- Finegold JA, Manisty CH, Goldacre B, Barron AJ, Francis DP What proportion of symptomatic side effects in patients taking statins are genuinely caused by the drug? Systematic review of randomised placebo-controlled trials to aid individual patient choice. European Journal of Preventive Cardiology 2014 21: 464
- Cannon CP, et al. "Ezetimibe Added to Statin Therapy after Acute Coronary Syndromes". The New England Journal of Medicine. 2015. 375(25):2387-2397.
- Practical Diabetes Int 2006; 23(3): 135–137 Resins the FIELD trial
- Effects of Combination Lipid Therapy in Type 2 Diabetes Mellitus. The ACCORD Study Group The New England Journal of Medicine April 29, 2010.
- Karatasakis A, Danek BA, Karacsonyi J, et al. Effect of PCSK9 Inhibitors on Clinical Outcomes in Patients With Hypercholesterolemia: A Meta‐Analysis of 35 Randomized Controlled Trials. Journal of the American Heart Association 2017; 6:e006910.
- Horton JD, Cohen JC, Hobbs HH. PCSK9: a convertase that coordinates LDL catabolism. Journal of lipid research 2009; 50:S172-S7.
- Sabatine MS, Giugliano RP, Keech AC, et al, Evolocumab and Clinical Outcomes in Patients with Cardiovascular Disease. , N Engl J Med. 2017 May 4;376(18):1713-1722.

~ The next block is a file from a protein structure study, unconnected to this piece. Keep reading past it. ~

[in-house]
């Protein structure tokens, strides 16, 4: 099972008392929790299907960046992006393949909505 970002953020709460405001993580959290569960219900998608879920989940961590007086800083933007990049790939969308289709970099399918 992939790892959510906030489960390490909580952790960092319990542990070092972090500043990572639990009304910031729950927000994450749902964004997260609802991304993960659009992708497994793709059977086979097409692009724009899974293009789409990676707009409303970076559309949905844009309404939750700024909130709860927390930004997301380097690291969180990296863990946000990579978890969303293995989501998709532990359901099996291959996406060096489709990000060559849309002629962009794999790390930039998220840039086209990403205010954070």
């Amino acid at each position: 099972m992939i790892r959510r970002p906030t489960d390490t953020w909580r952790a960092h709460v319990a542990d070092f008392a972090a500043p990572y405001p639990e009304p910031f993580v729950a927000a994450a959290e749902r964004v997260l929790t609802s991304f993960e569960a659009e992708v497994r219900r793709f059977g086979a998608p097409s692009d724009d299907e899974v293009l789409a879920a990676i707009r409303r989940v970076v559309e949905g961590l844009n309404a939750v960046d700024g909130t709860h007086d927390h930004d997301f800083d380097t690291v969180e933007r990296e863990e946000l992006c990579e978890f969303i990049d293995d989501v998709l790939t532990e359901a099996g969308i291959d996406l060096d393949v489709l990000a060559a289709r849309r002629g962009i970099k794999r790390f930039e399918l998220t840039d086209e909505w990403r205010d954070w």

- Maurice J O'Kane, Ian B Menown, Ian Graham, Vincent Maher, Gerald Tomkin, Paul Nicholls, Colin Graham: The Detection of Heterozygous Familial Hypercholesterolemia in Ireland. Advances in Therapy 05/2012; 29(5):456-63., DOI:10.1007/s12325-012-0021-0
- Agr R., Markham C., Prendergast M., Canning R., Maher E., Finn C., Sammon N., Fall S., Fallon N., Hanrahan E., King L., Maher V. A snapshot of lipid levels in the republic of Ireland in 2017.
- Murphy C, Shelley E, O'Halloran AM, Fahey T, Kenny RA. Failure to control hypercholesterolaemia in the Irish adult population: cross-sectional analysis of the baseline wave of The Irish Longitudinal Study on Ageing (TILDA). Ir J Med Sci. 2017 Mar
Achievements to date
1/Establishment of Irish Lipid Network
The Irish Lipid Network has over 80 members and provides vital links to experts throughout the country with specific interest in Lipid Management and in moving the Lipid agenda forward. The Irish Lipid network is led by Professor Maher and meets quarterly.
For further information please contact firstname.lastname@example.org
2/Completion of the National Lipid Services Survey 2017